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Dalai Lama: non-religious people can be good too

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The Dalai Lama has over 1.2 million 'likers' of his Facebook page. It's probably maintained by assistants I'd guess, but it seems to be official in that it has inside information on his travels, schedule, and seems to be real messages from him.

Anyway, he wrote recently about the relationship between goodness and religious belief...

"My belief is that the various religious traditions have great potential to increase compassion, the sense of caring for one another, and the spirit of reconciliation. However, I believe that a human being, without religious faith, can be a very good person - sincere, a good heart, having a sense of concern for others - without belief in a particular religious faith."

We Humanists would agree! :)

[See also: Why this Humanist admires the Dalai Lama]

Comments

  • Profile picture of Khandarohi
    Khandarohi 3 years ago

    This is a beautifully true sentiment, which exemplifies so much of what I love about Buddhism – that kindness and goodness can be cultivated in all religions, and even without religion. Implicit in that statement is the understanding that any teachings based on love and kindness are beneficial. I was deeply saddened to learn that while giving these teachings, the Dali Lama is actively suppressing the religious freedom of his own people, so much so that people are being ostracized and even killed over the matter. More information can be found here: http://www.westernshugdensociety.org/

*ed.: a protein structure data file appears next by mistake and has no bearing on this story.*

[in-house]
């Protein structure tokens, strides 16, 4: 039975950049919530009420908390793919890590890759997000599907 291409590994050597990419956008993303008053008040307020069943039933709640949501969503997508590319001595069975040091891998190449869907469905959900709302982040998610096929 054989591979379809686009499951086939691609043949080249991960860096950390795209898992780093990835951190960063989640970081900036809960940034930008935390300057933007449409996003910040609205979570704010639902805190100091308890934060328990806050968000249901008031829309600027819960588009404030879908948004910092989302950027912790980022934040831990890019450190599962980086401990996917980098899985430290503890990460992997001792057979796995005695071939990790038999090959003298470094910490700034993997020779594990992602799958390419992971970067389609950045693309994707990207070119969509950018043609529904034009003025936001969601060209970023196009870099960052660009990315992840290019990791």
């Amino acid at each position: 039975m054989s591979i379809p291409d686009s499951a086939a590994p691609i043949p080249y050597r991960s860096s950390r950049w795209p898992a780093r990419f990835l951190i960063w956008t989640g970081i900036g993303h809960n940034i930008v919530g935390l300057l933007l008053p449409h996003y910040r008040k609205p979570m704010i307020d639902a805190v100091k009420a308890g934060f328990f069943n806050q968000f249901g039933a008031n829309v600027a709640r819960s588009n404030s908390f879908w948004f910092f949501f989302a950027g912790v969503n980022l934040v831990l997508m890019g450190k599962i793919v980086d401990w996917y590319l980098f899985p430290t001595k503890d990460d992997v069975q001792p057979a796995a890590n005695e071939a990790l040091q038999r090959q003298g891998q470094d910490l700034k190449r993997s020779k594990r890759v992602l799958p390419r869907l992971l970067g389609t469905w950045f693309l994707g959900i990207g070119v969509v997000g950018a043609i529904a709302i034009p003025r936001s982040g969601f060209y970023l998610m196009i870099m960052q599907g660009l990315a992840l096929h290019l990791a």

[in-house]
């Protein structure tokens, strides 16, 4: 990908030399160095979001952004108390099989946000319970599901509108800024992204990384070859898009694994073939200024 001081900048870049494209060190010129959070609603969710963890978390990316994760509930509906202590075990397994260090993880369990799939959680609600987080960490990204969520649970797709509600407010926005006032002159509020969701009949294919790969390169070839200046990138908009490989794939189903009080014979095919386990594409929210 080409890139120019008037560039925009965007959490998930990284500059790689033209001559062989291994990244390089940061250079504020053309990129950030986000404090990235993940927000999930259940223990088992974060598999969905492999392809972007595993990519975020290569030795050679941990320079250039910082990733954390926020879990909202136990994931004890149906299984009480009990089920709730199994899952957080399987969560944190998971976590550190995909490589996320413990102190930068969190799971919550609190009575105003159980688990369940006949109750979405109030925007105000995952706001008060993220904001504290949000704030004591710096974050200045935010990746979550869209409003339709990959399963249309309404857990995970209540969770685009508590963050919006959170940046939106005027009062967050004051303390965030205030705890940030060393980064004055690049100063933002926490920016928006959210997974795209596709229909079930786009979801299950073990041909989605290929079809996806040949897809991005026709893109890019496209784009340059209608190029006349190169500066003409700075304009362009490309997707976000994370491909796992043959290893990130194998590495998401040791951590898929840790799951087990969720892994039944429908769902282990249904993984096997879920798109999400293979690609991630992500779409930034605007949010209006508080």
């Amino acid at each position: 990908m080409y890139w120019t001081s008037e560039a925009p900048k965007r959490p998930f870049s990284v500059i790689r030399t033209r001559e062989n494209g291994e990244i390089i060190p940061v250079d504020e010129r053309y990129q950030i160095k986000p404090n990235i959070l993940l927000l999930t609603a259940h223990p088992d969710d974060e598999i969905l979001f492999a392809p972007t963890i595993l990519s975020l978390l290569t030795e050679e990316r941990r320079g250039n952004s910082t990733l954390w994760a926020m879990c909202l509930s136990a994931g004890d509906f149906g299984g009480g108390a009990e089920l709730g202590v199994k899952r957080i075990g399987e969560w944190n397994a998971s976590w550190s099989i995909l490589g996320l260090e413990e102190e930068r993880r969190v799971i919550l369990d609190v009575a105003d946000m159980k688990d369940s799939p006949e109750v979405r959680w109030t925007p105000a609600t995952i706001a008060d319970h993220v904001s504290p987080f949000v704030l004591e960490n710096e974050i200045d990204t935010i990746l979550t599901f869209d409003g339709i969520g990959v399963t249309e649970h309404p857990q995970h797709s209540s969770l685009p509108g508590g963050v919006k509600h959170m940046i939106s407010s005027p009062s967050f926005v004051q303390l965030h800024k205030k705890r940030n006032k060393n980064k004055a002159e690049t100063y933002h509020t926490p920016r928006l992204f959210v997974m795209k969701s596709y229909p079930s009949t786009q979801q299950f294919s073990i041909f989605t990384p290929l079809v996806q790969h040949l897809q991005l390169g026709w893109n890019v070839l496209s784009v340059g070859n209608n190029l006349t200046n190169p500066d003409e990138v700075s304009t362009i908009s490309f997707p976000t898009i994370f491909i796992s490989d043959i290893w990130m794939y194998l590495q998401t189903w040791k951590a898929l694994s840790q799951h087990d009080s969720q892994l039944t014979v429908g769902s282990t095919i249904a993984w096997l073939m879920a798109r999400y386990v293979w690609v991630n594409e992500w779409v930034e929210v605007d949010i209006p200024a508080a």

• Profile picture of DT Strain
    DT Strain 3 years ago

    Khandarohi, that is only true if you mean the monks in Tibetan Buddhist monasteries. He has only banned his monks from practices that are not a part of Buddhism (like Dorje Shugden), and has every right to. It would be like the head of a church banning priests who were practicing or preaching Islam or atheism. A religious order has a right to expect that its leaders actually practice the religion of their order.

    That in no way contradicts the principle of religious freedom. Tibetan monasteries are free to run their orders as they see fit, and individuals are free to practice whatever religion they choose or don't. And monks, if they want to practice other things, can go serve the orders that practice those things. But to expect that religious freedom means the Pope, for example, must allow Bishops to practice whatever religions they like, is obviously silly. Lastly, while Dorje Shugden practitioners have been unfortunate victims of violence, the Dalai Lama has certainly not advocated this.

    It should also be noted that the Chinese government has long been against the Dalai Lama, and plants false things about him all over the web on a regular basis. Some who seem to support the WSS seem possibly tied to the Chinese government or helped by them. However, that is just my personal impression and opinion after comparing their tone with other things I've seen the Chinese government say, and I have no direct evidence they are involved in this case, but would not be surprised.

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